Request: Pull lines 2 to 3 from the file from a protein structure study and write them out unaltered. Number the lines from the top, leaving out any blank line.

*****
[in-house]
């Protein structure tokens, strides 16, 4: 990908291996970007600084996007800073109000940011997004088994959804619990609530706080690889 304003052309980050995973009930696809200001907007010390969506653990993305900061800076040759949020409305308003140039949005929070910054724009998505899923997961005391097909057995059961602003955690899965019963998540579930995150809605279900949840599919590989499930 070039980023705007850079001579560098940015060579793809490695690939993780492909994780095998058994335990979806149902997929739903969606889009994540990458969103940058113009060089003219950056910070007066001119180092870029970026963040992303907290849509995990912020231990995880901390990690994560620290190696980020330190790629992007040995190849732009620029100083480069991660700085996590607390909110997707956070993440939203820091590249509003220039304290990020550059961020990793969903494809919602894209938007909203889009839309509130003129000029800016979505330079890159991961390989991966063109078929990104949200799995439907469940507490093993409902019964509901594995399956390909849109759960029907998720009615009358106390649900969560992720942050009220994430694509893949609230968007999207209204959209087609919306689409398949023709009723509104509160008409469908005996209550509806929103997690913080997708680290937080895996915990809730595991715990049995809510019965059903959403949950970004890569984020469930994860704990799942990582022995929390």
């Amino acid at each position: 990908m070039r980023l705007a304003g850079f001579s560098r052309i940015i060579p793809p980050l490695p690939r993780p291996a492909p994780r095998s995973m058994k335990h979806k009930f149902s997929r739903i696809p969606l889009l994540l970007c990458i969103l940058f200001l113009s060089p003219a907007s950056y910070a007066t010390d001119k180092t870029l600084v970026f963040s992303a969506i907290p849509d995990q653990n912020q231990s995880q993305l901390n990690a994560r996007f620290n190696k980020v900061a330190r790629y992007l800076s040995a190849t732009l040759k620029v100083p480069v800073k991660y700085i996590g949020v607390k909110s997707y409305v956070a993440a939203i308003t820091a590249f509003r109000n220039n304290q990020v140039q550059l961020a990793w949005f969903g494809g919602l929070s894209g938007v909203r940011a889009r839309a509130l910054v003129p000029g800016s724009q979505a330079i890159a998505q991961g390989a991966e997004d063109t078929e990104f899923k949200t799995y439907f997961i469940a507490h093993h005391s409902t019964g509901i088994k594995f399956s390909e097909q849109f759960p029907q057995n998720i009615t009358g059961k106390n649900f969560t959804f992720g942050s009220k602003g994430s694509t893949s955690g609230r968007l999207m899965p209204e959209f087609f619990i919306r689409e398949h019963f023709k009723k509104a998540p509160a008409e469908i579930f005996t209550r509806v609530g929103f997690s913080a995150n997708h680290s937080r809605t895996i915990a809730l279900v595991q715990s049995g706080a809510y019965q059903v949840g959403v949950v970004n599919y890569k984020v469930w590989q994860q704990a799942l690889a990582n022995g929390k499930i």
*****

């Protein structure tokens, strides 16, 4: 990908291996970007600084996007800073109000940011997004088994959804619990609530706080690889 304003052309980050995973009930696809200001907007010390969506653990993305900061800076040759949020409305308003140039949005929070910054724009998505899923997961005391097909057995059961602003955690899965019963998540579930995150809605279900949840599919590989499930 070039980023705007850079001579560098940015060579793809490695690939993780492909994780095998058994335990979806149902997929739903969606889009994540990458969103940058113009060089003219950056910070007066001119180092870029970026963040992303907290849509995990912020231990995880901390990690994560620290190696980020330190790629992007040995190849732009620029100083480069991660700085996590607390909110997707956070993440939203820091590249509003220039304290990020550059961020990793969903494809919602894209938007909203889009839309509130003129000029800016979505330079890159991961390989991966063109078929990104949200799995439907469940507490093993409902019964509901594995399956390909849109759960029907998720009615009358106390649900969560992720942050009220994430694509893949609230968007999207209204959209087609919306689409398949023709009723509104509160008409469908005996209550509806929103997690913080997708680290937080895996915990809730595991715990049995809510019965059903959403949950970004890569984020469930994860704990799942990582022995929390």
């Amino acid at each position: 990908m070039r980023l705007a304003g850079f001579s560098r052309i940015i060579p793809p980050l490695p690939r993780p291996a492909p994780r095998s995973m058994k335990h979806k009930f149902s997929r739903i696809p969606l889009l994540l970007c990458i969103l940058f200001l113009s060089p003219a907007s950056y910070a007066t010390d001119k180092t870029l600084v970026f963040s992303a969506i907290p849509d995990q653990n912020q231990s995880q993305l901390n990690a994560r996007f620290n190696k980020v900061a330190r790629y992007l800076s040995a190849t732009l040759k620029v100083p480069v800073k991660y700085i996590g949020v607390k909110s997707y409305v956070a993440a939203i308003t820091a590249f509003r109000n220039n304290q990020v140039q550059l961020a990793w949005f969903g494809g919602l929070s894209g938007v909203r940011a889009r839309a509130l910054v003129p000029g800016s724009q979505a330079i890159a998505q991961g390989a991966e997004d063109t078929e990104f899923k949200t799995y439907f997961i469940a507490h093993h005391s409902t019964g509901i088994k594995f399956s390909e097909q849109f759960p029907q057995n998720i009615t009358g059961k106390n649900f969560t959804f992720g942050s009220k602003g994430s694509t893949s955690g609230r968007l999207m899965p209204e959209f087609f619990i919306r689409e398949h019963f023709k009723k509104a998540p509160a008409e469908i579930f005996t209550r509806v609530g929103f997690s913080a995150n997708h680290s937080r809605t895996i915990a809730l279900v595991q715990s049995g706080a809510y019965q059903v949840g959403v949950v970004n599919y890569k984020v469930w590989q994860q704990a799942l690889a990582n022995g929390k499930i």